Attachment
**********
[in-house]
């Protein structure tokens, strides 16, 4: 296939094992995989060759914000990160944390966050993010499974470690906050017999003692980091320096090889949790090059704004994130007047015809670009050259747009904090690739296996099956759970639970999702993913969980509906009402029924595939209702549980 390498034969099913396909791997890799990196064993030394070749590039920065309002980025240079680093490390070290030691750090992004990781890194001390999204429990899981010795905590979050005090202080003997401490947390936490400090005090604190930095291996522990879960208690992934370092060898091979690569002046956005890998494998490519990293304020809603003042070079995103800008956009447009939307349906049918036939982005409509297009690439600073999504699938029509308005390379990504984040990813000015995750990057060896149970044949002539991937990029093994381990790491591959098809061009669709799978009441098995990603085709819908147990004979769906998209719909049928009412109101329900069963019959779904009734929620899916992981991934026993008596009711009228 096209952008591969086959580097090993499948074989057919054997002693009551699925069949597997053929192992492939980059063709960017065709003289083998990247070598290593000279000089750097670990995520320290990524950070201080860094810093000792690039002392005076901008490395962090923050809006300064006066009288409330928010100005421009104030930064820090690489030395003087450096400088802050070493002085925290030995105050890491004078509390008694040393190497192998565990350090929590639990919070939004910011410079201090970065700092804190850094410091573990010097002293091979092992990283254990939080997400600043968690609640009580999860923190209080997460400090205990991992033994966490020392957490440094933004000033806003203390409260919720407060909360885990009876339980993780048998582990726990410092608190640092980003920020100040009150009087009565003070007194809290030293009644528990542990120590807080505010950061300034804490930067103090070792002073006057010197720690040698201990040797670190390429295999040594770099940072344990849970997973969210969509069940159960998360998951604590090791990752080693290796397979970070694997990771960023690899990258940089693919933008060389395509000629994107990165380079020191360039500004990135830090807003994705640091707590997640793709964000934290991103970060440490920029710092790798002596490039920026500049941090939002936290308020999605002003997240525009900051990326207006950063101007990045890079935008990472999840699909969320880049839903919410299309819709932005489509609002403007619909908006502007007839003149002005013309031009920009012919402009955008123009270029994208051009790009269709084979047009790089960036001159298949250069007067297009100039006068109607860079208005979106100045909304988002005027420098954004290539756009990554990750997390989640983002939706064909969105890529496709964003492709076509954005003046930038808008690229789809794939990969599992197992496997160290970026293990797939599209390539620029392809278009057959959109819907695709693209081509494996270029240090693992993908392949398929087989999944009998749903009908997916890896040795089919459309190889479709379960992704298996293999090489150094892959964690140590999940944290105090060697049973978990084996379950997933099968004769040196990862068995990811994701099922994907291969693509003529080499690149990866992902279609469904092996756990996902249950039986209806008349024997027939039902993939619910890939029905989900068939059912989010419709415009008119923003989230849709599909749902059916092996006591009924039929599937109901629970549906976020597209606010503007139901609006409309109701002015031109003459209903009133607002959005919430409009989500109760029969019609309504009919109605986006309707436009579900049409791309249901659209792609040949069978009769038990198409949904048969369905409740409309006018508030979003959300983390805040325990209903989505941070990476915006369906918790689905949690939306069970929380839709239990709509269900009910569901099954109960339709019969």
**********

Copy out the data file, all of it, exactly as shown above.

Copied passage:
[in-house]
């Protein structure tokens, strides 16, 4: 296939094992995989060759914000990160944390966050993010499974470690906050017999003692980091320096090889949790090059704004994130007047015809670009050259747009904090690739296996099956759970639970999702993913969980509906009402029924595939209702549980 390498034969099913396909791997890799990196064993030394070749590039920065309002980025240079680093490390070290030691750090992004990781890194001390999204429990899981010795905590979050005090202080003997401490947390936490400090005090604190930095291996522990879960208690992934370092060898091979690569002046956005890998494998490519990293304020809603003042070079995103800008956009447009939307349906049918036939982005409509297009690439600073999504699938029509308005390379990504984040990813000015995750990057060896149970044949002539991937990029093994381990790491591959098809061009669709799978009441098995990603085709819908147990004979769906998209719909049928009412109101329900069963019959779904009734929620899916992981991934026993008596009711009228 096209952008591969086959580097090993499948074989057919054997002693009551699925069949597997053929192992492939980059063709960017065709003289083998990247070598290593000279000089750097670990995520320290990524950070201080860094810093000792690039002392005076901008490395962090923050809006300064006066009288409330928010100005421009104030930064820090690489030395003087450096400088802050070493002085925290030995105050890491004078509390008694040393190497192998565990350090929590639990919070939004910011410079201090970065700092804190850094410091573990010097002293091979092992990283254990939080997400600043968690609640009580999860923190209080997460400090205990991992033994966490020392957490440094933004000033806003203390409260919720407060909360885990009876339980993780048998582990726990410092608190640092980003920020100040009150009087009565003070007194809290030293009644528990542990120590807080505010950061300034804490930067103090070792002073006057010197720690040698201990040797670190390429295999040594770099940072344990849970997973969210969509069940159960998360998951604590090791990752080693290796397979970070694997990771960023690899990258940089693919933008060389395509000629994107990165380079020191360039500004990135830090807003994705640091707590997640793709964000934290991103970060440490920029710092790798002596490039920026500049941090939002936290308020999605002003997240525009900051990326207006950063101007990045890079935008990472999840699909969320880049839903919410299309819709932005489509609002403007619909908006502007007839003149002005013309031009920009012919402009955008123009270029994208051009790009269709084979047009790089960036001159298949250069007067297009100039006068109607860079208005979106100045909304988002005027420098954004290539756009990554990750997390989640983002939706064909969105890529496709964003492709076509954005003046930038808008690229789809794939990969599992197992496997160290970026293990797939599209390539620029392809278009057959959109819907695709693209081509494996270029240090693992993908392949398929087989999944009998749903009908997916890896040795089919459309190889479709379960992704298996293999090489150094892959964690140590999940944290105090060697049973978990084996379950997933099968004769040196990862068995990811994701099922994907291969693509003529080499690149990866992902279609469904092996756990996902249950039986209806008349024997027939039902993939619910890939029905989900068939059912989010419709415009008119923003989230849709599909749902059916092996006591009924039929599937109901629970549906976020597209606010503007139901609006409309109701002015031109003459209903009133607002959005919430409009989500109760029969019609309504009919109605986006309707436009579900049409791309249901659209792609040949069978009769038990198409949904048969369905409740409309006018508030979003959300983390805040325990209903989505941070990476915006369906918790689905949690939306069970929380839709239990709509269900009910569901099954109960339709019969």